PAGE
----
Tuesday, March 13, 2012
No sport keeps more statistics than baseball, partly because - as each game is made up of a series of isolated events, i.e., at bats, it is so easily done.
You can, for example, see how your team is doing. Last year, the Yankees did best on the road, at night, in August, against lefties. The Blue Jays were best at home, at night, against righties, before the All-Star Break.
If you want to second-guess the manager while watching (or in Rick's case listening to) a game you can take into account a multitude of factors. How about deciding what reliever would be most effective?
Well, against Francisco Cordero left-handed hitters batted .243 last year, while right-handed batters hit only .159. But that's only the beginning. Cleanup hitters batted .250 against Cordero, number 3 hitters just .036! With no count, batters hit .278. With a 1-1 count they hit .308. But with a 2-2 count they hit just .162. (He appears to bear down.) Cordero allowed 6 home runs in his first 15 pitches, but when an appearance went longer, he gave up no dingers. And, he allowed 6 home runs with the bases empty - but none with men on base. Interesting.
As for your batting order, who should play and where should they bat? Well let's decide when to give Jose Bautista a day off. He hit 20 home runs at home and 23 away. He knocked in 49 runs at home and 43 away. He hit .305 at home and .300 away. His OBA was .454 at home and .442 away. His slugging average was .609 at home and .607 away. Wow! It sure didn't matter last year whether Bautista was on the road or at the Rogers Centre.
How about the difference between night and day? He hit 22 homers in the daytime, 21 at night. Daytime RBIs 54, nighttime 48. Daytime batting average .284, nighttime 313. Okay not much difference there either.
How about grass vs. turf? Most AL batters played far more game on grass than on turf, but for the Jays it was about even. Bautista hit 20 homers on (actually over) grass, 23 on turf; had 50 RBIs on grass, 53 on turf; a .304 batting average on grass, .300 on turf; OBA .442 on grass, .452 on turf; slugging average .597 on grass, .619 on turf. Holy smokes! Talk about consistent!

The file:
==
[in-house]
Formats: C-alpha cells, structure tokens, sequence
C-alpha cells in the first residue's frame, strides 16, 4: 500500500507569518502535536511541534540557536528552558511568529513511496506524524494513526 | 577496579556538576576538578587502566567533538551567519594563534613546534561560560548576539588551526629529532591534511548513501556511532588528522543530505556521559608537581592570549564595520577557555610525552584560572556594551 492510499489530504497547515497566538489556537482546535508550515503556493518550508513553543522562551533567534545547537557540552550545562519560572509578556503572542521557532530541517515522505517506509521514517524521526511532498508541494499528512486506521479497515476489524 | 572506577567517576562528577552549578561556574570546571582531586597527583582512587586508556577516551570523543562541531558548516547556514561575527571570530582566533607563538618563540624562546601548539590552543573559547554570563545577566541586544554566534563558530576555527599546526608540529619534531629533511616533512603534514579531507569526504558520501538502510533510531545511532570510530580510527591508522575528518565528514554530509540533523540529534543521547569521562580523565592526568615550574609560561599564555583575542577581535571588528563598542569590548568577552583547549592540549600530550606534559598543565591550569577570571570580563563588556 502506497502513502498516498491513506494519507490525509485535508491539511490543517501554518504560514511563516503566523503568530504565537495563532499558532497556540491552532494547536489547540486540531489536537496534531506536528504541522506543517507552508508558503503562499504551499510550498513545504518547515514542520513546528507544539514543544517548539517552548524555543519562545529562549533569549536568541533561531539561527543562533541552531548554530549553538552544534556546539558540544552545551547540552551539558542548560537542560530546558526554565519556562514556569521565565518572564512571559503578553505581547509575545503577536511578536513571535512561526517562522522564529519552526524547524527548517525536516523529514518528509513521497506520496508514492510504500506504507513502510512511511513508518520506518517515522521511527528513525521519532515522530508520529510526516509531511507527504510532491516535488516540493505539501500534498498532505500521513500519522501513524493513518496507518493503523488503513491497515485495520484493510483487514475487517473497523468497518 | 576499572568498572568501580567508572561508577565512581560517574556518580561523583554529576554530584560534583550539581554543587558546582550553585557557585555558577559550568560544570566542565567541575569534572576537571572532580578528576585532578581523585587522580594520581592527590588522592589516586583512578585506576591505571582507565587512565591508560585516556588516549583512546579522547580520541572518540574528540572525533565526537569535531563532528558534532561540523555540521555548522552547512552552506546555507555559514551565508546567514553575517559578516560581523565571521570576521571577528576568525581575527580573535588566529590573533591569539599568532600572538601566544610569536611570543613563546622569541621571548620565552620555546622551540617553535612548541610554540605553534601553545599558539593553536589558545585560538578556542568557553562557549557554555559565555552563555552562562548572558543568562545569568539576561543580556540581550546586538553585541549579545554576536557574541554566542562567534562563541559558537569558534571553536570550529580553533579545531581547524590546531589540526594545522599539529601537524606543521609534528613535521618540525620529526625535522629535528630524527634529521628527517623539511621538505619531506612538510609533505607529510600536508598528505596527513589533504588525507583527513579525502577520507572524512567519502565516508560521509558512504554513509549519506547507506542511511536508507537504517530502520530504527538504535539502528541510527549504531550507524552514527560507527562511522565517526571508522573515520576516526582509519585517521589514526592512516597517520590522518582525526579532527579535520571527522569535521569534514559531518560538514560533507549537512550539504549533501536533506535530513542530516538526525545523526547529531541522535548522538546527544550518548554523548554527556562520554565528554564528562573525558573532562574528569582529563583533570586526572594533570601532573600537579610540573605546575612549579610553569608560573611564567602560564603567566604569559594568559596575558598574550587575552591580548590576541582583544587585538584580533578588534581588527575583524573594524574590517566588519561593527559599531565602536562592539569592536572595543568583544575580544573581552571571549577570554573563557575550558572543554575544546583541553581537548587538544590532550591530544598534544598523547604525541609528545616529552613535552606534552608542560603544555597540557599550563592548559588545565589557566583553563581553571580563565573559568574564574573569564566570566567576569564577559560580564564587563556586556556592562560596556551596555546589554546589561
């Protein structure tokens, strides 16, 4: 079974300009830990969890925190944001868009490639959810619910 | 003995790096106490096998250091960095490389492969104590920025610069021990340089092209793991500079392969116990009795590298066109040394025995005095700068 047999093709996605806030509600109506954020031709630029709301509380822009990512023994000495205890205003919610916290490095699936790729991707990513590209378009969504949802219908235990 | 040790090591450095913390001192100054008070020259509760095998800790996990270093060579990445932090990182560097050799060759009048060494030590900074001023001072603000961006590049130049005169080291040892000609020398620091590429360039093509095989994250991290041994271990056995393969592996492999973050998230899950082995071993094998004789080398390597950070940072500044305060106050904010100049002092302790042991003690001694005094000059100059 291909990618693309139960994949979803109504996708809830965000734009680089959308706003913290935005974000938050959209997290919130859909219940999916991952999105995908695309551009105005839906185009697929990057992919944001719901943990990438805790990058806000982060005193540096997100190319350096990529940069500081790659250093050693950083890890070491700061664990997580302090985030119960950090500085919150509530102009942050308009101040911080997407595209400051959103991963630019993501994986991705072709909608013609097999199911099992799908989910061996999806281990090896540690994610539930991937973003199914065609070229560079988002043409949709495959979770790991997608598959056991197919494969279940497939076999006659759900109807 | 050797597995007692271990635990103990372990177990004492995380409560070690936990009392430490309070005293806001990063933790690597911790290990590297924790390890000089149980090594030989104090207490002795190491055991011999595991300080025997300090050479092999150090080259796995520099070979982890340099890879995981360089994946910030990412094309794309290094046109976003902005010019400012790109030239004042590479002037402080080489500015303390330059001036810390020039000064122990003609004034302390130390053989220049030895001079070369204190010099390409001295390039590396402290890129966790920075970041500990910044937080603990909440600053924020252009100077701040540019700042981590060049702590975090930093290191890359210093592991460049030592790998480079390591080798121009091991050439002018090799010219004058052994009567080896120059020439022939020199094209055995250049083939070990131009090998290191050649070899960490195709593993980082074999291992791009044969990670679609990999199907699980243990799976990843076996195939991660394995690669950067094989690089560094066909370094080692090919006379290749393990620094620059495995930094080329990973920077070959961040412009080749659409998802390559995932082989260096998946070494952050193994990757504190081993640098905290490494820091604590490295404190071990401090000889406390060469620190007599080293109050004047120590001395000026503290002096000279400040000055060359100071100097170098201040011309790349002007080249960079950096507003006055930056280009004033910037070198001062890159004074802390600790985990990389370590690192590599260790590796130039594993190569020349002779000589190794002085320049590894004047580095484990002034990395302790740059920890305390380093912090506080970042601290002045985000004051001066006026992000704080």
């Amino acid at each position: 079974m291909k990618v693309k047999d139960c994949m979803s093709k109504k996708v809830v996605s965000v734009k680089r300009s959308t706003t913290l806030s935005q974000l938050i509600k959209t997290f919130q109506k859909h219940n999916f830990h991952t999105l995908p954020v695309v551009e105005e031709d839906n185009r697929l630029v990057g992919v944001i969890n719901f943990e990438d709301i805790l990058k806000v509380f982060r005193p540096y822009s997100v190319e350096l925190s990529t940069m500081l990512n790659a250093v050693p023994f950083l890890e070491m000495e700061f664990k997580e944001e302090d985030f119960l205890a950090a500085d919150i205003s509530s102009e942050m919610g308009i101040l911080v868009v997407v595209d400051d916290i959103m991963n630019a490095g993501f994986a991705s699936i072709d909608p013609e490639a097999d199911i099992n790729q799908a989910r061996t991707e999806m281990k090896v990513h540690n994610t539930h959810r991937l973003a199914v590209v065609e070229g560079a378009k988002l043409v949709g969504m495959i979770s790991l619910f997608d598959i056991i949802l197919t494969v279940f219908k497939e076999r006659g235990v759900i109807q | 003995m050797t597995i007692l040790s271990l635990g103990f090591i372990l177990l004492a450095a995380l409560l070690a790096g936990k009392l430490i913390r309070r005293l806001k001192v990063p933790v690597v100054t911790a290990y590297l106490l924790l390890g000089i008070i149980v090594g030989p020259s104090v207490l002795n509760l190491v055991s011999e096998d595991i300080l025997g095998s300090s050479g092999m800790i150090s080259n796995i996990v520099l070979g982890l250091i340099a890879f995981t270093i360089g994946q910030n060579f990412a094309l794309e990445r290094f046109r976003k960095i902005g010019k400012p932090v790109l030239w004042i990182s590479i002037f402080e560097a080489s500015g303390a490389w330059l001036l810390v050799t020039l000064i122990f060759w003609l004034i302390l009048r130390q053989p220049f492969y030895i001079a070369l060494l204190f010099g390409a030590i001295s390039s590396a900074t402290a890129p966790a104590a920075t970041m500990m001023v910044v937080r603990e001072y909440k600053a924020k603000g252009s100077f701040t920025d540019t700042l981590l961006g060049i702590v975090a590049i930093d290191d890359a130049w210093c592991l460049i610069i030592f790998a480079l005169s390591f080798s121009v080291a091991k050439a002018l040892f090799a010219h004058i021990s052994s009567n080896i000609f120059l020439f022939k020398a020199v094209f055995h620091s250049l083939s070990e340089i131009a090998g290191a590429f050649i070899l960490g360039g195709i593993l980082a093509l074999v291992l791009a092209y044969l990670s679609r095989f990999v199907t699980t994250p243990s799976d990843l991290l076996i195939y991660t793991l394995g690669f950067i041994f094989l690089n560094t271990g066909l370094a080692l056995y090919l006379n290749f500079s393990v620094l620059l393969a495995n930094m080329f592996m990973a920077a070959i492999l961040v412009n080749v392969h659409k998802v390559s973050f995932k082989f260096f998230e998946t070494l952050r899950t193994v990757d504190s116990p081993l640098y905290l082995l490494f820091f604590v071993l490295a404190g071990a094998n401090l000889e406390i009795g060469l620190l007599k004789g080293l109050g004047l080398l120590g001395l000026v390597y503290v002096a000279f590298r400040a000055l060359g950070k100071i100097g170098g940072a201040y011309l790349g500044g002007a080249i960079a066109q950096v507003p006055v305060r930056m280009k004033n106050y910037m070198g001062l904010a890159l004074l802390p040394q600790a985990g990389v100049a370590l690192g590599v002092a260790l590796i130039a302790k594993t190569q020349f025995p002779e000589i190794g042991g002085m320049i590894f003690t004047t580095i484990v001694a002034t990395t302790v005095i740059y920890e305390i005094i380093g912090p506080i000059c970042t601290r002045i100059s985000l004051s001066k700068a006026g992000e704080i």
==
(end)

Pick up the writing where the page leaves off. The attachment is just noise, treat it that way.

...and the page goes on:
Playing third base he hit. 309. Playing right field he hit. 302. It just didn't matter with Bautista! Except for one major factor, baseball is a funny game, there's always something else to consider. How about before and after the All-Star game? Before it Bautista had 31 homers, 65 RBI, a .334 average, a .468 OBA, and a .702 Slugging Percentage. After the break - just 12 homers, 38 RBI, .257, a .419 OBA, and a .477 Slugging Percentage. Yikes! (Factor in, though, that there are a few more games before the All-Star break than after it.)
How consistent were the other top hitters in the AL last year? Well Robbie Cano's Slugging Percentage was .533 at home and .533 on the road. But he had 7 homers and 40 RBI in the daytime and 21 dingers and 78 RBI under the lights. Miguel Cabrera hit 15, 56, .349 at home and 15, 49, .339 on the road. Like Cano, he did a lot better at night 18, 68, .372 vs. 12, 37, .297 daytime. Adrian Gonzales was a lot better at night - 22, 88, .348 against just 5, 29, .316. Mind you, there are a lot more night games.
Why are most major league lineups the same every day if major league managers have so much information at their disposal? Shouldn't a player hit second in one situation (depending on the pitcher, the time of day, whether he's in a slump, etc.) and 6th another time? Probably. But in my opinion it's all about managers not wanting to damage the precious and fragile egos of their players. They're getting to play baseball, enjoy five months off, and earn millions, but we wouldn't want to damage their egos.
Anyway, better luck in the second half next year Jose and keep getting those number three hitters out Francisco.